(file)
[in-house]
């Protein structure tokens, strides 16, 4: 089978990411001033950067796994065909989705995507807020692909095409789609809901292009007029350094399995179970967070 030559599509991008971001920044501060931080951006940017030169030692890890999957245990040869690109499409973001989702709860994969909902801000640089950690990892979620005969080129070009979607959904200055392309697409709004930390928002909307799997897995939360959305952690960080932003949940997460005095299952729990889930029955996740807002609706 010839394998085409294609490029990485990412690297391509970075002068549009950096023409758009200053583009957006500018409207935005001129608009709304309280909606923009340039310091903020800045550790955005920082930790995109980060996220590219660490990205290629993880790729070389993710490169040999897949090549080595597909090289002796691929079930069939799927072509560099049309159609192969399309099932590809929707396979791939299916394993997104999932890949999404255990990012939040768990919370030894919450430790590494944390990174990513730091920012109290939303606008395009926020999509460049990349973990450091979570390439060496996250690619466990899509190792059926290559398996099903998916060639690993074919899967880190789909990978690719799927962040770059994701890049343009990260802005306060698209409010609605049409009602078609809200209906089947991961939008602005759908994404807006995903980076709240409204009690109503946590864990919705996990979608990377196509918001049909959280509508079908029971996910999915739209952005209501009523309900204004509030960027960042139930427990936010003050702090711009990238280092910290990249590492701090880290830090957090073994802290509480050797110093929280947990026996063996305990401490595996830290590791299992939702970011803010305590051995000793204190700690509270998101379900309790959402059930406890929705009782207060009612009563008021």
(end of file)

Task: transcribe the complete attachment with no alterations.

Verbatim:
[in-house]
């Protein structure tokens, strides 16, 4: 089978990411001033950067796994065909989705995507807020692909095409789609809901292009007029350094399995179970967070 030559599509991008971001920044501060931080951006940017030169030692890890999957245990040869690109499409973001989702709860994969909902801000640089950690990892979620005969080129070009979607959904200055392309697409709004930390928002909307799997897995939360959305952690960080932003949940997460005095299952729990889930029955996740807002609706 010839394998085409294609490029990485990412690297391509970075002068549009950096023409758009200053583009957006500018409207935005001129608009709304309280909606923009340039310091903020800045550790955005920082930790995109980060996220590219660490990205290629993880790729070389993710490169040999897949090549080595597909090289002796691929079930069939799927072509560099049309159609192969399309099932590809929707396979791939299916394993997104999932890949999404255990990012939040768990919370030894919450430790590494944390990174990513730091920012109290939303606008395009926020999509460049990349973990450091979570390439060496996250690619466990899509190792059926290559398996099903998916060639690993074919899967880190789909990978690719799927962040770059994701890049343009990260802005306060698209409010609605049409009602078609809200209906089947991961939008602005759908994404807006995903980076709240409204009690109503946590864990919705996990979608990377196509918001049909959280509508079908029971996910999915739209952005209501009523309900204004509030960027960042139930427990936010003050702090711009990238280092910290990249590492701090880290830090957090073994802290509480050797110093929280947990026996063996305990401490595996830290590791299992939702970011803010305590051995000793204190700690509270998101379900309790959402059930406890929705009782207060009612009563008021």